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Minneapolis Gives Leg Up To Small Businesses Seeking City Contracts

The new program will help small business compete against more established companies.

The City of Minneapolis is rolling out a program that gives small businesses a better chance of landing a contract with the city.
 
Starting January 1, the Target Market Program will give priority to small businesses for contracts under $100,000 when at least three qualified small businesses are “available,” according to a release put out by the city. The program doesn’t give priority on the basis of race or gender.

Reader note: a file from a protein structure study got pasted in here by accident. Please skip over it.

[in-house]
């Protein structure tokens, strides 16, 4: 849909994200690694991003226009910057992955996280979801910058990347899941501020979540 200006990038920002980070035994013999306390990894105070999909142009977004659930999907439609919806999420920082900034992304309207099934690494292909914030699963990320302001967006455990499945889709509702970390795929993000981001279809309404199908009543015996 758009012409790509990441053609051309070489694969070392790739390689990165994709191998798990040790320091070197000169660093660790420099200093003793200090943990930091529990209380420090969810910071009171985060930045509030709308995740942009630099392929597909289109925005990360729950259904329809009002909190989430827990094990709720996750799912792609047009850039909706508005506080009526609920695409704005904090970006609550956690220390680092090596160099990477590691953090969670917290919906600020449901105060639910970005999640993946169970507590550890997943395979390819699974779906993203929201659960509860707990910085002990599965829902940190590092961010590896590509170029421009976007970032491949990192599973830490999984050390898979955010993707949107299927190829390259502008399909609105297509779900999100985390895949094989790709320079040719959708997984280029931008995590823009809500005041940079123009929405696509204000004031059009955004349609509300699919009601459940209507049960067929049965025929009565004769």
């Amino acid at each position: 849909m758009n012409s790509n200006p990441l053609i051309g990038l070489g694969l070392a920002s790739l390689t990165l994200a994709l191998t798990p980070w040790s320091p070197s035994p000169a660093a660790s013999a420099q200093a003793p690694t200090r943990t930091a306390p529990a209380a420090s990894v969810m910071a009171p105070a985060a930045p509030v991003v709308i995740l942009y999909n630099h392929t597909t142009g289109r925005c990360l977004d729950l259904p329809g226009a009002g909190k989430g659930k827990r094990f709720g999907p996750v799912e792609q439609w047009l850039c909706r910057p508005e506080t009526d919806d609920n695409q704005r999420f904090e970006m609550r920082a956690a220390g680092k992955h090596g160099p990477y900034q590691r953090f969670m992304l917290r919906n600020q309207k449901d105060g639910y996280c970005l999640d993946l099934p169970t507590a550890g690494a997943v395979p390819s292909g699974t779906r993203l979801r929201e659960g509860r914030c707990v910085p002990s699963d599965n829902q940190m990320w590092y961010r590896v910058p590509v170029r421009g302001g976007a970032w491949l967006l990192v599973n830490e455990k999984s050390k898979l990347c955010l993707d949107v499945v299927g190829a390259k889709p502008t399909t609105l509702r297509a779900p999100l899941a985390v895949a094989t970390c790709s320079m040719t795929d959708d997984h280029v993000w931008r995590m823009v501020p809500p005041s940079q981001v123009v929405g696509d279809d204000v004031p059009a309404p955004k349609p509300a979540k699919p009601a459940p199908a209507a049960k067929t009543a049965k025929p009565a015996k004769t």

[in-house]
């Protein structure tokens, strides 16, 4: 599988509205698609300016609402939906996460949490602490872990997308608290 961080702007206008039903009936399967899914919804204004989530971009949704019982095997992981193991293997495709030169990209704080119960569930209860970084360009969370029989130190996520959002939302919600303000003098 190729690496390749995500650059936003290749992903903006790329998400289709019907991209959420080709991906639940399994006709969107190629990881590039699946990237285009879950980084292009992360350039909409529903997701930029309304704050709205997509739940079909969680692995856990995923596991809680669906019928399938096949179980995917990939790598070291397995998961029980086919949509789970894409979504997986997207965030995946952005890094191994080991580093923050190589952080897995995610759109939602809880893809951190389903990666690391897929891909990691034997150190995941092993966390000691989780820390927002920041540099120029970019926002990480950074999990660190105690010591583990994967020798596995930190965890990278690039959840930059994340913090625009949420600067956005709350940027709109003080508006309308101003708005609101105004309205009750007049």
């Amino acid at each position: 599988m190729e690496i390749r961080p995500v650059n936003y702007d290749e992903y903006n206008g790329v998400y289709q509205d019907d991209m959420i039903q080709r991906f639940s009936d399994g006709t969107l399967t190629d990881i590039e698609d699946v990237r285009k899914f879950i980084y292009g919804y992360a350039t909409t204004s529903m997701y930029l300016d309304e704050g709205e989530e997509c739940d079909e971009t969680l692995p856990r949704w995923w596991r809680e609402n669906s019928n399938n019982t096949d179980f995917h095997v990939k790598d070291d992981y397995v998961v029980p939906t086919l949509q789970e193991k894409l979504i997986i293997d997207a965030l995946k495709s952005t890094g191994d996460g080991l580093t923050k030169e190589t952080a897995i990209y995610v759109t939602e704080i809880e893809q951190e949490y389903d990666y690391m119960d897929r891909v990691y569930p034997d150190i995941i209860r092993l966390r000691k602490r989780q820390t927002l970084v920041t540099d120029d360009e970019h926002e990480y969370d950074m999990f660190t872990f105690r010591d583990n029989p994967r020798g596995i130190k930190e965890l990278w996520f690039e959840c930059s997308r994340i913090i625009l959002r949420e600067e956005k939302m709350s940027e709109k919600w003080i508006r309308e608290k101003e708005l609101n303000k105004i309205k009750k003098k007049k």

Businesses that are interested in the program need to sign up with the Office of Procurement and meet several requirements. The organization must be a for-profit business that is independently owned and primarily doing business in the 13-county metro area. There’s also a sales cap based on industry, which ranges from a low of $3 million for retail and service operations to $10 million for construction companies.
 
“Small businesses are an integral part of our local economy,” the city wrote. “The Target Market Program is a great way [for a business] to get [their] foot in the door” of doing business with the city.
 
More information on the program can be found here.
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